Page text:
Supporters of Donald Trump scored slightly higher on a measure of “modern sexism” in the days after the 2016 election, according to research published in Social Psychological and Personality Science.
The study found that there was a increase in sexist beliefs among Trump supporters — but not among supporters of Hillary Clinton — after his victory, suggesting that a onetime historic event can result in measurable shifts in social attitudes.
“Our research idea emerged in the context of the political campaign leading up to the 2016 presidential election. This was the first presidential contest ever between a man and a woman in the U.S., and gender was thus at the forefront of the campaign’s debates,” said study author Oriane Georgeac, a PhD student at London Business School.
“In contrast with past work in psychology suggesting that social attitudes are rather stable and require much time to shift, we wanted to test whether a one-time, historical event such as the presidential election could change people’s attitudes towards women.”
For their study, the researchers surveyed 1,098 Americans a few days before the election and another 1,192 Americans a few days after the election. The participants shared their views on the prevalence of sexism, the gender pay gap, perceptions of gender inequality, perceptions of gender progress, and perceptions of women in top leadership positions.
“The big takeaway message is that historic events have the power to shape people’s gender attitudes — though not in the same way for everybody. We found no evidence that the 2016 presidential election changed the gender attitudes of Americans as a whole,” Georgeac told PsyPost.
“Instead, we found that the candidate that people supported predicted the change in their gender attitudes post-election. Specifically, Trump (but not Clinton) supporters scored significantly higher on the Modern Sexism Scale after the election.”
People who score high on the Modern Sexism Scale tend to agree with statements such as “It is rare to see women treated in a sexist manner on television” and “Over the past few years, the government and news media have been showing more concern about the treatment of women than is warranted by women’s actual experiences”
“We knew from past work that modern sexism, which captures a subtle form of gender bias (in the form of a denial of the existence of gender discrimination, opposition to women’s demands, and resentment towards women for perceived special favors), predicts other types of more overt bias, such as hostile sexism,” Georgeac explained.
“Consistently, our findings showed that Trump supporters’ higher scores on the Modern Sexism scale post-election in turn predicted their reporting lower concern with the gender pay gap, lower perceptions of discrimination against women but more against men, greater perceptions of progress towards gender equality, and greater perceptions of gender diversity at top levels in the United States.”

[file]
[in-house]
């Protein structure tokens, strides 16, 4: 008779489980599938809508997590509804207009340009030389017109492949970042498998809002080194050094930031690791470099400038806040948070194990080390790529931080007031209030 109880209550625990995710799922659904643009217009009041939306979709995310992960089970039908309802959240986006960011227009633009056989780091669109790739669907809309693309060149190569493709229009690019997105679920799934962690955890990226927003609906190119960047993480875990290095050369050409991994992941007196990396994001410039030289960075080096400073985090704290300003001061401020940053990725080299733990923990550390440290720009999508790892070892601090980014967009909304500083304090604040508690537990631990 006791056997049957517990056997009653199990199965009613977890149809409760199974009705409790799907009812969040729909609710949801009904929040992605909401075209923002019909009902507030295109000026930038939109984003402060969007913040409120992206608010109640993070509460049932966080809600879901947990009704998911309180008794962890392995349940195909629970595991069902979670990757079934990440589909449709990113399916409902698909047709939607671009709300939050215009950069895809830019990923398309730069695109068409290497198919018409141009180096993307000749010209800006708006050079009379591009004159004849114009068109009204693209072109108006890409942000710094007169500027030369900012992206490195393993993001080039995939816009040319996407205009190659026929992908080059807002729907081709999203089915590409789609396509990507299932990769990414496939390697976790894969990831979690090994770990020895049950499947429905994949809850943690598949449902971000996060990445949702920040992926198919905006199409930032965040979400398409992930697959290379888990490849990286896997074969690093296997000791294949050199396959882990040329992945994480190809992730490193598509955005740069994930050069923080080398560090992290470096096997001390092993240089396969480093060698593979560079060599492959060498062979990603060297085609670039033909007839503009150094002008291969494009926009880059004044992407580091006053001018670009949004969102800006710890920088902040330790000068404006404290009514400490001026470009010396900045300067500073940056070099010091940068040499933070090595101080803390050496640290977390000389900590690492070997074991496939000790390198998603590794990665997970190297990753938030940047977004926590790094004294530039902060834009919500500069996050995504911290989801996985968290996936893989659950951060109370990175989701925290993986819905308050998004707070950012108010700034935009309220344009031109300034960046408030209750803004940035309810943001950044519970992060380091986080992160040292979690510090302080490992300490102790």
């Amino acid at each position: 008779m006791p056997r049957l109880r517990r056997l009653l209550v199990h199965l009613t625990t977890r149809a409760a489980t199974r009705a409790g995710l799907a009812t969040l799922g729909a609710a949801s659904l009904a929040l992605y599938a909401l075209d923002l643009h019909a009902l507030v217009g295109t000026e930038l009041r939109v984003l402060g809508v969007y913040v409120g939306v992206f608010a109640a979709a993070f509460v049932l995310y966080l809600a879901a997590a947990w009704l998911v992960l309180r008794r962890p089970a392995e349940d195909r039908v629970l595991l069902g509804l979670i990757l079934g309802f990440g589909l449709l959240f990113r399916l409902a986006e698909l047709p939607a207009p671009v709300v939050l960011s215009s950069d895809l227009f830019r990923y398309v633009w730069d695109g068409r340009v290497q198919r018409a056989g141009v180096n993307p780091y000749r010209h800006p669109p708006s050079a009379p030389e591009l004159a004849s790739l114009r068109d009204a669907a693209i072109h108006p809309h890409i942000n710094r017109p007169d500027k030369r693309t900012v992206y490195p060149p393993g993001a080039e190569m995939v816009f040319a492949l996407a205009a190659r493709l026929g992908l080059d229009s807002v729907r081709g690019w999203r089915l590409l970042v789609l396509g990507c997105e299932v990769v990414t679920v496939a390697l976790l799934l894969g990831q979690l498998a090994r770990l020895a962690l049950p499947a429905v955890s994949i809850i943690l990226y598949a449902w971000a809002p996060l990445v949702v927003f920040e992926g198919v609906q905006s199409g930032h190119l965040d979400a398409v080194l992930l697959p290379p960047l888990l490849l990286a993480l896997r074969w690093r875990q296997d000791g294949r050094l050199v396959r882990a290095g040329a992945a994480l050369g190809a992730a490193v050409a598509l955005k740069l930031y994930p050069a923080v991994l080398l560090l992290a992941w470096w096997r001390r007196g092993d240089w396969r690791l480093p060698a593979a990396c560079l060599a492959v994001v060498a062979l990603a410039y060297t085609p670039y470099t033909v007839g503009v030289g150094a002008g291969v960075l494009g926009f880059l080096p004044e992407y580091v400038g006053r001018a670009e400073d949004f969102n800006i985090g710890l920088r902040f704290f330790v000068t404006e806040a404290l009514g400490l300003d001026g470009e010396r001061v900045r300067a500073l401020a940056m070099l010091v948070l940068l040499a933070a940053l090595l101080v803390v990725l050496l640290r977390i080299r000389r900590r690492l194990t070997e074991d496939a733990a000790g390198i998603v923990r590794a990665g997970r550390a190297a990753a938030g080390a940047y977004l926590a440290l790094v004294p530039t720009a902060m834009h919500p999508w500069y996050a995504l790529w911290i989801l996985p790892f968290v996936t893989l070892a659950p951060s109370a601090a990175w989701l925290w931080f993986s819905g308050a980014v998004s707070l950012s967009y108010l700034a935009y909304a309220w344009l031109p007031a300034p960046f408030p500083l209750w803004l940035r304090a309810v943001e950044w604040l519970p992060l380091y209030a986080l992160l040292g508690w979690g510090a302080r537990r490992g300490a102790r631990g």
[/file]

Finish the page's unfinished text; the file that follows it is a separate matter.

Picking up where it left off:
“This was not the case for Clinton supporters, whose attitudes remained stable post- versus pre-election. Importantly, these results held after implementing several robustness checks – an important methodological requirement for exploratory studies. All in all, these results suggest that a one-time historical event can affect people’s attitudes, though not homogeneously across political divides,” Georgeac said.
But some questions have been raised about how well the Modern Sexism Scale actually captures sexism, Georgeac noted. “As Tetlock (1994) suggested, a close look at its items suggests that high scores on the Modern Sexism Scale could capture different things: either prejudice against women, or perceptions that women now have access (or have greater access than before) to equal opportunity.”
“The second may not necessarily represent sexism, and could be interpreted as an erroneous cognitive overgeneralization of women’s access to equal opportunity.”
“Beyond the findings reported, we believe that this paper provides an interesting example of how to conduct exploratory findings without compromising on standards of reliability,” Georgeac said.
“Though not replacing the need for replication, the four different robustness checks implemented in this paper (changing the operationalization of the moderator, accounting for potential selection bias with statistical controls and a propensity score matching analysis, and accounting for multiple hypothesis testing) limit the possibility that the findings reported may be just a fluke.”
“We hope future research will start adopting some of these techniques to test the robustness of exploratory findings,” Georgeac concluded.
The study, “An Exploratory Investigation of Americans’ Expression of Gender Bias Before and After the 2016 Presidential Election“, was authored by Oriane A. M. Georgeac, Aneeta Rattan, and Daniel A. Effron.